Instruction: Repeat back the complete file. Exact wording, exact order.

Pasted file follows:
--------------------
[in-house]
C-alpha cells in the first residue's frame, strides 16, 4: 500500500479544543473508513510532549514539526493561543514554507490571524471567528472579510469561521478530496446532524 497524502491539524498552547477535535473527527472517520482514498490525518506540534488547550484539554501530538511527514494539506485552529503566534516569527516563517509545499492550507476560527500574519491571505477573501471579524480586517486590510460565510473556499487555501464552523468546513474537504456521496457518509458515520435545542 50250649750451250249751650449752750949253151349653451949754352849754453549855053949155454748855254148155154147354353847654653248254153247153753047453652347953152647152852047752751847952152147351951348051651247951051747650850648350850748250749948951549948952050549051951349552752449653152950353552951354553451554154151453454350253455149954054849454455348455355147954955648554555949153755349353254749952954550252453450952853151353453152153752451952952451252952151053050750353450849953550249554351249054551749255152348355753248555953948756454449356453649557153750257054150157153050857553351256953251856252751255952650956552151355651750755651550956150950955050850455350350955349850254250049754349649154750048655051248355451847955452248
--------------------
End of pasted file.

[in-house]
C-alpha cells in the first residue's frame, strides 16, 4: 500500500479544543473508513510532549514539526493561543514554507490571524471567528472579510469561521478530496446532524 497524502491539524498552547477535535473527527472517520482514498490525518506540534488547550484539554501530538511527514494539506485552529503566534516569527516563517509545499492550507476560527500574519491571505477573501471579524480586517486590510460565510473556499487555501464552523468546513474537504456521496457518509458515520435545542 50250649750451250249751650449752750949253151349653451949754352849754453549855053949155454748855254148155154147354353847654653248254153247153753047453652347953152647152852047752751847952152147351951348051651247951051747650850648350850748250749948951549948952050549051951349552752449653152950353552951354553451554154151453454350253455149954054849454455348455355147954955648554555949153755349353254749952954550252453450952853151353453152153752451952952451252952151053050750353450849953550249554351249054551749255152348355753248555953948756454449356453649557153750257054150157153050857553351256953251856252751255952650956552151355651750755651550956150950955050850455350350955349850254250049754349649154750048655051248355451847955452248